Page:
Meta tags are less important than page titles, content and links. Inktomi is the only major search engine that supports meta tags. However, they are important for internal search engines. Simmonds recommended no more than five words in your keyword tag, and picking up the first four lines of content for the description tag. Balzer said the templates he created use the first 300 characters of the "Highlight" text.

Page Titles

"Put whatever is most important first," says Muller, as the words might be truncated. "If your brand is known," commented moderator Danny Sullivan, "There's an advantage to using it in your title; however titles should be unique to each page."

Submitting to Search Engines

Submission has little to do with ranking, said Sullivan, reiterating that search engines rank according to content and links to popular sites. "Never submit to Google," said Muller. "If you must," added Simmonds, "submit only your home page and site map." If you have a great many pages to submit other search engines, "That's exactly what paid inclusion in is for," he added.

Links & Affiliate Programs

"You don't get link popularity from those third party affiliate links," said Muller. Instead add real links from your affiliates. However, "if it makes good business sense to have an affiliate program," said Sullivan, "then go ahead."

Establish baselines and manage senior executive expectations to make your in-house program a success, said Simmonds. "Manage your first forays internally to build in-house expertise," concluded Balzer, "and seek additional resources as the growth curve tapers."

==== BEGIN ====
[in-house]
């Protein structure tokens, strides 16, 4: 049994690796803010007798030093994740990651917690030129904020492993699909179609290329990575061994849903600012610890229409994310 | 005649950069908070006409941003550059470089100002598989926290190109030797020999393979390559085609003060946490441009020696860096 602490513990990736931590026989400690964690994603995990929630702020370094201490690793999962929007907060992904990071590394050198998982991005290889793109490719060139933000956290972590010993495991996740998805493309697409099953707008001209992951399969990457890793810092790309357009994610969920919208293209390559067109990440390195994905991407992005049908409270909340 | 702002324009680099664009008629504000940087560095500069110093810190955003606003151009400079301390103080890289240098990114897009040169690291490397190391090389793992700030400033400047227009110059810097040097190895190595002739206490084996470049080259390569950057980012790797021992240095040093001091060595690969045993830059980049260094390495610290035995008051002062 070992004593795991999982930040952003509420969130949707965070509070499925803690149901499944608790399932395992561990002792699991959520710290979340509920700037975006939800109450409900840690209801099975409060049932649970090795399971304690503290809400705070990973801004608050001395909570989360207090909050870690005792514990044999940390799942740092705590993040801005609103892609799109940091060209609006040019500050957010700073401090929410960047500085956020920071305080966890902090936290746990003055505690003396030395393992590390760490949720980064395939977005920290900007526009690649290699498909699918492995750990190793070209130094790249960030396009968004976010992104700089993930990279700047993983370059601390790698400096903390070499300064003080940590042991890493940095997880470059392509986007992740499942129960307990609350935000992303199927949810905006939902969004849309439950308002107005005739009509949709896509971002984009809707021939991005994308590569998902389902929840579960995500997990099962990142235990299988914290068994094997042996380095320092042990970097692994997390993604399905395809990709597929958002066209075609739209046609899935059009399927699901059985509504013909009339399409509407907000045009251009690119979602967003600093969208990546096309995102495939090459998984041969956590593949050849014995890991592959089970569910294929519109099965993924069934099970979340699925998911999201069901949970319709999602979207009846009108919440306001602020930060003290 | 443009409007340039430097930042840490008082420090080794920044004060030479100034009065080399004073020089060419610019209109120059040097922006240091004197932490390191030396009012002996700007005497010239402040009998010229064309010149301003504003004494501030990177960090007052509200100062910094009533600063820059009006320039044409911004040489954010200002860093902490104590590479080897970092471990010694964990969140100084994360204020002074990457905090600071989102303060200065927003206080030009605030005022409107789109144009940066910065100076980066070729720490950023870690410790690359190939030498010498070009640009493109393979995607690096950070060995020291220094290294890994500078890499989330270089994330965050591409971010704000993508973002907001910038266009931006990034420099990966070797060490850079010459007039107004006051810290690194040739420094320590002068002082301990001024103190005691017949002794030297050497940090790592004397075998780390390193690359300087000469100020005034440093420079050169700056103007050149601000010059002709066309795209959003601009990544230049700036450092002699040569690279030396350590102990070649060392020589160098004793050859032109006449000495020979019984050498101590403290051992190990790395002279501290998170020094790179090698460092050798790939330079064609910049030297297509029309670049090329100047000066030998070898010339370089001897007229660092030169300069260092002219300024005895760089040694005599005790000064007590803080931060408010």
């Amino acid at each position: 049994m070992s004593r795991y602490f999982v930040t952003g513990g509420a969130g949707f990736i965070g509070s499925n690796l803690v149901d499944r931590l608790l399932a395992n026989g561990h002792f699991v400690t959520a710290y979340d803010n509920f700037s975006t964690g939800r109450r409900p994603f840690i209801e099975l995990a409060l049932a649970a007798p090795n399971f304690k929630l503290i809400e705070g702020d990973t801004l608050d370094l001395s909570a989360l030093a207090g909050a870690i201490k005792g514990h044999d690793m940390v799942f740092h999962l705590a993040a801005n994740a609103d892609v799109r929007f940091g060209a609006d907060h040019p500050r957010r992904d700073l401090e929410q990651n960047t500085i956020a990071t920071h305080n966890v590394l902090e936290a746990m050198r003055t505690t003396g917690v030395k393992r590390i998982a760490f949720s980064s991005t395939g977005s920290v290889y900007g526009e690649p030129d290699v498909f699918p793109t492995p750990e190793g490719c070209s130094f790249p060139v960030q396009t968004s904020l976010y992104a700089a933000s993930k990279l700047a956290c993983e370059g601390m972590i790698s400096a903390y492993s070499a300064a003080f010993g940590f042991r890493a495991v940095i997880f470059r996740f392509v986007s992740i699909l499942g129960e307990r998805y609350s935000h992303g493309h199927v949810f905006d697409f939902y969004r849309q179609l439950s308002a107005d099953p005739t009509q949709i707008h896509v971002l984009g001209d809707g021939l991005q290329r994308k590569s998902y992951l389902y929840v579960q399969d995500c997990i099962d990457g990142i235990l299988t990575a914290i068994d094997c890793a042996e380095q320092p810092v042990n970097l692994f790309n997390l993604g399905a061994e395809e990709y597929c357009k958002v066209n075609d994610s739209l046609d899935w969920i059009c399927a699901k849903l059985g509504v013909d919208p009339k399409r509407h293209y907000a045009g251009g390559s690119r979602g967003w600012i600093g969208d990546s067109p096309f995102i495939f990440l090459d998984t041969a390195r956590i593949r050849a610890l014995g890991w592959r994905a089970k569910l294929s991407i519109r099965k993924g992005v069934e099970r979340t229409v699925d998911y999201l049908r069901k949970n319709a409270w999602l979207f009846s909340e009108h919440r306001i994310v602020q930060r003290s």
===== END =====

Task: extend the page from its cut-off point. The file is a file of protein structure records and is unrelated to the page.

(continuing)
To find those resources "RFP away," advised Muller. "The more you do, the more likely you are to find the right fit... then go with your gut."

Anne Kennedy is managing partner of Beyond Ink, Web marketing consultants based in Portland Maine, which she founded in 1997. Also publisher of online digest SEONews.net, she speaks and writes frequently on Internet marketing.

About the author

Chris Sherman is a frequent contributor to several information industry journals. He's written several books, including The McGraw-Hill CD ROM Handbook and The Invisible Web: Uncovering Information Sources Search Engines Can't See, co-authored with Gary Price. Chris has written about search and search engines since 1994, when he developed online searching tutorials for several clients. From 1998 to 2001, he was About.com's Web Search Guide.